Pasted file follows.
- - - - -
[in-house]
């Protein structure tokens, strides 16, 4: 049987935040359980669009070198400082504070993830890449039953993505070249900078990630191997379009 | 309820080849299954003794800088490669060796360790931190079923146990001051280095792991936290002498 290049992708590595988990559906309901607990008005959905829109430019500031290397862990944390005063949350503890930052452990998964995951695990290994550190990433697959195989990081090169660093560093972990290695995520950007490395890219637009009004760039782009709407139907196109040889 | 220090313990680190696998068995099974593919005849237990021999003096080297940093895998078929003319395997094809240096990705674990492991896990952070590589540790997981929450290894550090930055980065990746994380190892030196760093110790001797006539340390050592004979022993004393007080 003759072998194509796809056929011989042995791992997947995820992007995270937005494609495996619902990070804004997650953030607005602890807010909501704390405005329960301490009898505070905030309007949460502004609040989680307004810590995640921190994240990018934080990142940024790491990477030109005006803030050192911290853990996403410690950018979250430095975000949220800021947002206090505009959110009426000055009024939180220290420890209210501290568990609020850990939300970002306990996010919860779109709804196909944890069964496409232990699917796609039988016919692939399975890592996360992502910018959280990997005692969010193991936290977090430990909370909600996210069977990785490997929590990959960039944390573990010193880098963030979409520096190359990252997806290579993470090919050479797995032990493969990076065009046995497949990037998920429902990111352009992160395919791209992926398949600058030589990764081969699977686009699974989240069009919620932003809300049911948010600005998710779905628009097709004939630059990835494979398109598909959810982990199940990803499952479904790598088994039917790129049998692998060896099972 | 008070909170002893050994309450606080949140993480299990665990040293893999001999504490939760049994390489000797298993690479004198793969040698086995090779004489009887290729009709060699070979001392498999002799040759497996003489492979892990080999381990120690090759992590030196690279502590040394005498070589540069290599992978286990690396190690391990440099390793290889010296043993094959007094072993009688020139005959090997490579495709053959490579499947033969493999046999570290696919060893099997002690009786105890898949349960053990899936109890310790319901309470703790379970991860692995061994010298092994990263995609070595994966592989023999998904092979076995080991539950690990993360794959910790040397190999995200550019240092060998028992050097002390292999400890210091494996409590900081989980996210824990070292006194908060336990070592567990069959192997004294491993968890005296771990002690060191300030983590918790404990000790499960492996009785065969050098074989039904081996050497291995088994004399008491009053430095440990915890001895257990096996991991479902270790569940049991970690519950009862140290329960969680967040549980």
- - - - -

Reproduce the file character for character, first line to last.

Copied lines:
[in-house]
């Protein structure tokens, strides 16, 4: 049987935040359980669009070198400082504070993830890449039953993505070249900078990630191997379009 | 309820080849299954003794800088490669060796360790931190079923146990001051280095792991936290002498 290049992708590595988990559906309901607990008005959905829109430019500031290397862990944390005063949350503890930052452990998964995951695990290994550190990433697959195989990081090169660093560093972990290695995520950007490395890219637009009004760039782009709407139907196109040889 | 220090313990680190696998068995099974593919005849237990021999003096080297940093895998078929003319395997094809240096990705674990492991896990952070590589540790997981929450290894550090930055980065990746994380190892030196760093110790001797006539340390050592004979022993004393007080 003759072998194509796809056929011989042995791992997947995820992007995270937005494609495996619902990070804004997650953030607005602890807010909501704390405005329960301490009898505070905030309007949460502004609040989680307004810590995640921190994240990018934080990142940024790491990477030109005006803030050192911290853990996403410690950018979250430095975000949220800021947002206090505009959110009426000055009024939180220290420890209210501290568990609020850990939300970002306990996010919860779109709804196909944890069964496409232990699917796609039988016919692939399975890592996360992502910018959280990997005692969010193991936290977090430990909370909600996210069977990785490997929590990959960039944390573990010193880098963030979409520096190359990252997806290579993470090919050479797995032990493969990076065009046995497949990037998920429902990111352009992160395919791209992926398949600058030589990764081969699977686009699974989240069009919620932003809300049911948010600005998710779905628009097709004939630059990835494979398109598909959810982990199940990803499952479904790598088994039917790129049998692998060896099972 | 008070909170002893050994309450606080949140993480299990665990040293893999001999504490939760049994390489000797298993690479004198793969040698086995090779004489009887290729009709060699070979001392498999002799040759497996003489492979892990080999381990120690090759992590030196690279502590040394005498070589540069290599992978286990690396190690391990440099390793290889010296043993094959007094072993009688020139005959090997490579495709053959490579499947033969493999046999570290696919060893099997002690009786105890898949349960053990899936109890310790319901309470703790379970991860692995061994010298092994990263995609070595994966592989023999998904092979076995080991539950690990993360794959910790040397190999995200550019240092060998028992050097002390292999400890210091494996409590900081989980996210824990070292006194908060336990070592567990069959192997004294491993968890005296771990002690060191300030983590918790404990000790499960492996009785065969050098074989039904081996050497291995088994004399008491009053430095440990915890001895257990096996991991479902270790569940049991970690519950009862140290329960969680967040549980």